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Crimp or cinch for PEX

MikeG
MikeG Member Posts: 169
I'm sure everyone has a preferred method, but is there any long term reliability  data or stories on the pros and cons of any particular PEX connection system.  I do not have much experience with PEX.  I have used it on the potable water side and some limited in the hydronic side on my own house, some repair on family members houses and some rental property.  I am about to embark on a ceiling radiant install in my own house and more in the future.  I have the tools for the copper crimp rings and the tool for the SS cinch clamps.  I have not used or do not have the tools for the expansion system.  I do try to keep it all within a single manufacturer, but ofterntimes a supplier has a mix and match.  Thanks  Mike G

Comments

  • CMadatMe
    CMadatMe Member Posts: 3,085
    Wirsbo AquaPex/HePex

    As long as you are not crimping of cinching this product your good. Some will post that they do and it works but not a good idea. Wirsbo/Uponor had the SSC style fittings for a very short time after they closed RTI ou on Long Island. They scrapped it because it is a potential problem on their PEX due die the fact that this PEX is produced in the Engle Method "Pex A" and has 100 percent memory.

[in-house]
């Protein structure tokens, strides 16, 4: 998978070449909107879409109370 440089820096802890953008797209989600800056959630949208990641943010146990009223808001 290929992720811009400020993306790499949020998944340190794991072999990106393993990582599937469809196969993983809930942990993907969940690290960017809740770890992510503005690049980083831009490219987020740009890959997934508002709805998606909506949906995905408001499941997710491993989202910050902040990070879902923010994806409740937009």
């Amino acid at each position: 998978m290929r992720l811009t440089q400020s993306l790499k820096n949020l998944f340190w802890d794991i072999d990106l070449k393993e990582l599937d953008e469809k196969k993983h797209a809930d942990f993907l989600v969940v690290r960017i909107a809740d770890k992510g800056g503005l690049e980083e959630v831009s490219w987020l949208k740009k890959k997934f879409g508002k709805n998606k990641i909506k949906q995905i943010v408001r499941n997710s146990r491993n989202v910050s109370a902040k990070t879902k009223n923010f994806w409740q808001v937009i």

With the expansion system the tubing itself is sucking down on the fitting that is why a Uponor/Wirsbo fitting has a larger wall than the others. When you crimp or cinch it the tubing wants to expand away from the joint to get back to it's natural state. This in the long run will lead to leaks as the crimp or cinch ring has the potential to slowly dig into the tubing.
    "The bitter taste of a poor installation remains much longer than the sweet taste of the lowest price."
  • EricAune
    EricAune Member Posts: 432
    One tool/one manufacturer

    I prefer the stainless steel press fittings from Viega.  Others will tell of other methods and manufacturers.  Uponor and Viega, in my opinion, have figured out what works the best and have produced top quality systems that are proven.



    I am in Minnesota, with our lower than average winter temperatures, the Uponor expansion system can pose problem here.  During lower than desired working temperatures the rings can be quite reluctant to remember where the are are supposed to be and forget to fully contract.  This is a problem when testing (during those same low temperatures) often times requiring the use of a heat gun to make a proper joint.  This being a darned good reason to go the way of the stainless steel press fitting.
    "If you don't like change, your going to like irrelevance even less"
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